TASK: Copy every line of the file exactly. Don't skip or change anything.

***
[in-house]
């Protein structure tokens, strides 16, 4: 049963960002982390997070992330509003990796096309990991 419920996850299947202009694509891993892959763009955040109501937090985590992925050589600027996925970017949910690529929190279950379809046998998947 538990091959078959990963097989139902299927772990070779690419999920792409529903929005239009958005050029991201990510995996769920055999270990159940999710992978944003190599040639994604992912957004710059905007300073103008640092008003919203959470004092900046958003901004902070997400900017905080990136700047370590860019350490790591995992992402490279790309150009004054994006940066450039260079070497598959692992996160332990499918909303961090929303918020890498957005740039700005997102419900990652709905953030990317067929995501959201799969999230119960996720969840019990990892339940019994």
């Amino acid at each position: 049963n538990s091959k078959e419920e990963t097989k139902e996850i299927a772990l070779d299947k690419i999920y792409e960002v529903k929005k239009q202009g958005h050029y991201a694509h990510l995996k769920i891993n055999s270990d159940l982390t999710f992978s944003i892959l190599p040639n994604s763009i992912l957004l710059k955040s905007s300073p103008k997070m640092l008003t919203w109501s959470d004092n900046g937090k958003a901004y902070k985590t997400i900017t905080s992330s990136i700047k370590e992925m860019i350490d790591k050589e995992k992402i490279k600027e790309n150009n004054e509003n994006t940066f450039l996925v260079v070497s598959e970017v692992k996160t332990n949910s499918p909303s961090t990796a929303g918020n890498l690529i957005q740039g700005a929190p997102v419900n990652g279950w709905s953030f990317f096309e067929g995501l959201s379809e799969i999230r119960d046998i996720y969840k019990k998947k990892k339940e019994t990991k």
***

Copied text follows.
[in-house]
């Protein structure tokens, strides 16, 4: 049963960002982390997070992330509003990796096309990991 419920996850299947202009694509891993892959763009955040109501937090985590992925050589600027996925970017949910690529929190279950379809046998998947 538990091959078959990963097989139902299927772990070779690419999920792409529903929005239009958005050029991201990510995996769920055999270990159940999710992978944003190599040639994604992912957004710059905007300073103008640092008003919203959470004092900046958003901004902070997400900017905080990136700047370590860019350490790591995992992402490279790309150009004054994006940066450039260079070497598959692992996160332990499918909303961090929303918020890498957005740039700005997102419900990652709905953030990317067929995501959201799969999230119960996720969840019990990892339940019994």
């Amino acid at each position: 049963n538990s091959k078959e419920e990963t097989k139902e996850i299927a772990l070779d299947k690419i999920y792409e960002v529903k929005k239009q202009g958005h050029y991201a694509h990510l995996k769920i891993n055999s270990d159940l982390t999710f992978s944003i892959l190599p040639n994604s763009i992912l957004l710059k955040s905007s300073p103008k997070m640092l008003t919203w109501s959470d004092n900046g937090k958003a901004y902070k985590t997400i900017t905080s992330s990136i700047k370590e992925m860019i350490d790591k050589e995992k992402i490279k600027e790309n150009n004054e509003n994006t940066f450039l996925v260079v070497s598959e970017v692992k996160t332990n949910s499918p909303s961090t990796a929303g918020n890498l690529i957005q740039g700005a929190p997102v419900n990652g279950w709905s953030f990317f096309e067929g995501l959201s379809e799969i999230r119960d046998i996720y969840k019990k998947k990892k339940e019994t990991k």